Subsequently, colleges made adjustments in their admissions process and, today, a majority of colleges, including Harvard University, evaluate homeschooled applicants using the same college admission requirements as those for traditional students.

Requirements for college admission vary by institution but the most common requests include a homeschool transcript, SAT, ACT or SAT II test scores, written essays, external recommendations, and an interview. Other requests may include a GED, student portfolios, a list of texts used, and/or entrance examinations. In addition to academics, schools are looking for well-rounded individuals who have participated in varied extracurricular activities.

The key is start early!  If you’re not working with a college counselor, like the ones we have here at International College Counselors, check with the admissions office to find out what the colleges you’re interested in require, and stick to the guidelines.  Keep detailed transcripts and make sure your student takes the classes required. Colleges prefer an ideal four-year preparatory program. Colleges also place more emphasis on other criteria when one, such as class rank, is missing.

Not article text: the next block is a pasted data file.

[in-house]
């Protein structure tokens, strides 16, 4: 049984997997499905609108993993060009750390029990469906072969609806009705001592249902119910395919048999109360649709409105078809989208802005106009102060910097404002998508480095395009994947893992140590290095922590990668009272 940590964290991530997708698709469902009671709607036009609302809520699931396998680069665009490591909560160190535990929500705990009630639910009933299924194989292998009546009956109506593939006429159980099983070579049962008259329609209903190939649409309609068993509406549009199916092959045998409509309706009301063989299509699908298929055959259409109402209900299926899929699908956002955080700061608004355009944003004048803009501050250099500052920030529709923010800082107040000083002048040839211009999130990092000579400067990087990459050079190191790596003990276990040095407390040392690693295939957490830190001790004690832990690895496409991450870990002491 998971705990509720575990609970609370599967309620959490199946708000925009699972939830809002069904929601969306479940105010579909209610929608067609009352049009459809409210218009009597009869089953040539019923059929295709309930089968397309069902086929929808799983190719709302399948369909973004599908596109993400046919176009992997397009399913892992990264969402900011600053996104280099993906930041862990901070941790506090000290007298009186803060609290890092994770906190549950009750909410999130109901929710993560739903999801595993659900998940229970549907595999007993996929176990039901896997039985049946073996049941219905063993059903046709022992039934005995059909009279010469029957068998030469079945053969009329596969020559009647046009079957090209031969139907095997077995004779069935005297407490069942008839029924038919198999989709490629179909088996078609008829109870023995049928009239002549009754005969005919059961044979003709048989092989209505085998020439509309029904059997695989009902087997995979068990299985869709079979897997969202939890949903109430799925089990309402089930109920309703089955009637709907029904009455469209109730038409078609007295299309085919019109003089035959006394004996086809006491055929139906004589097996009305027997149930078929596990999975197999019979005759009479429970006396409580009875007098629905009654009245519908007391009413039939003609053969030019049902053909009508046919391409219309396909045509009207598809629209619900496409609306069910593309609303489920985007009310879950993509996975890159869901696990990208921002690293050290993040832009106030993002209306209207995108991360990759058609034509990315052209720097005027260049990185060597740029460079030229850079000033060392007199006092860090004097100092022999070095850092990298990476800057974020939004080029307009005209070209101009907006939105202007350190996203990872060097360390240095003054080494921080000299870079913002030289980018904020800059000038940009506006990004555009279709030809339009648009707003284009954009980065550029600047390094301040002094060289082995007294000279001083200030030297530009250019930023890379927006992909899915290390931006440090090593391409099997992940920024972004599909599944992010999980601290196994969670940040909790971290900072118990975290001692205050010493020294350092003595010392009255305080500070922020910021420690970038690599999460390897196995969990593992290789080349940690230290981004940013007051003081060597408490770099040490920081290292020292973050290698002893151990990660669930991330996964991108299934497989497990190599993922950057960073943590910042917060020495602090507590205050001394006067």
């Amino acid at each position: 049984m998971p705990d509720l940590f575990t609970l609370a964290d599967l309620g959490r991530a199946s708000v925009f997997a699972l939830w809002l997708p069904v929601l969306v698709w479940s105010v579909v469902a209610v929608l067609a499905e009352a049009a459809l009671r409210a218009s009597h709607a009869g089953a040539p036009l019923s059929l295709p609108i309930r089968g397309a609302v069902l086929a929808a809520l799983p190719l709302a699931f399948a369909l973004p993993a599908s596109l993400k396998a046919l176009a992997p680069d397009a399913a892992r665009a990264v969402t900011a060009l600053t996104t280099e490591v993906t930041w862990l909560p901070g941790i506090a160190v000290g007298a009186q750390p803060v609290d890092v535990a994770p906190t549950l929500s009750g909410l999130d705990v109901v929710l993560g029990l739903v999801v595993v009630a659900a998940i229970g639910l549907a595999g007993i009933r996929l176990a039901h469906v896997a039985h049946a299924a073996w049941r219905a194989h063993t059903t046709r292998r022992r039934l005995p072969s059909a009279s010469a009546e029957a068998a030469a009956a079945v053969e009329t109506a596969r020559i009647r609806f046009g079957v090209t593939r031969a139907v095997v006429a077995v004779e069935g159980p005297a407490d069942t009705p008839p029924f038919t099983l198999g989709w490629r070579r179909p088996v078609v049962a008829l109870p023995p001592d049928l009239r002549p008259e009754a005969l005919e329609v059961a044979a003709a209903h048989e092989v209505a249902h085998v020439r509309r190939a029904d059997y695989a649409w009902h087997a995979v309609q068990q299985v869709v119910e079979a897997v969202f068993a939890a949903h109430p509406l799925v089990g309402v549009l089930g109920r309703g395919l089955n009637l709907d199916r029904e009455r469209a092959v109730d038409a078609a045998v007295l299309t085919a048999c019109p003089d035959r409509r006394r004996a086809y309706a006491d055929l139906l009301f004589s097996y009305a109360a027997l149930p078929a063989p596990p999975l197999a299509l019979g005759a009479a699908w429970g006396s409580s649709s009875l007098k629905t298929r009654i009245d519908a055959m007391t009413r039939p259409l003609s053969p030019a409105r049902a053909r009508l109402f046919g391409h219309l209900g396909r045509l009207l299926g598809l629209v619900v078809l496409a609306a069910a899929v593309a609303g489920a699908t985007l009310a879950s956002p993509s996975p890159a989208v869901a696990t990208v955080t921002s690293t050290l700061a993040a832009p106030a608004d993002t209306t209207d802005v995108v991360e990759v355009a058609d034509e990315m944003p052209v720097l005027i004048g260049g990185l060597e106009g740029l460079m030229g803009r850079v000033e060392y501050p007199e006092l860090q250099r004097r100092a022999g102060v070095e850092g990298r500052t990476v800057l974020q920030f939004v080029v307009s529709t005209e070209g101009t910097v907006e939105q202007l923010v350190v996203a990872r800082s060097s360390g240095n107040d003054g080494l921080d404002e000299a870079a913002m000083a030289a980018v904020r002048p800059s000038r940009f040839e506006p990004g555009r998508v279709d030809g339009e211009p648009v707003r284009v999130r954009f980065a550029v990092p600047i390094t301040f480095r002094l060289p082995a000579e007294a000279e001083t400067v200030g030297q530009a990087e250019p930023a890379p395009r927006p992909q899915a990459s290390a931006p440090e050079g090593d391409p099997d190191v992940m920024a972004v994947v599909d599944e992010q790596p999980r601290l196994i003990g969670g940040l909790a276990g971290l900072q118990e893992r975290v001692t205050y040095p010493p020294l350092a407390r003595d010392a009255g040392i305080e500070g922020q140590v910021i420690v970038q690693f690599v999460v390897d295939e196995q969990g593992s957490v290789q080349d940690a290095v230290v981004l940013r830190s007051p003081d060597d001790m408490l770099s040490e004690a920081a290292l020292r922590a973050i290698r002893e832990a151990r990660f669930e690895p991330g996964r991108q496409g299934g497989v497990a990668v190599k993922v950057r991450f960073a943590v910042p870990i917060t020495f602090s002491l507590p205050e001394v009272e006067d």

Like traditionally schooled peers, homeschooled students can also qualify for federal financial aid like Pell grants, work-study, and federal student loans to

help pay for college.  You will need to check the requirements for these.  Start early so you have the time to prepare. 

On thing to note, the number of homeschooled students is rising.  This means, that like traditional students, they too will have to work harder to set themselves apart. 

 Mandee Heller Adler, Founder and Principal of International College Counselors 

International College Counselors
3107 Stirling Road, Suite 208
Fort Lauderdale, Florida 33312 USA
(954) 414-9986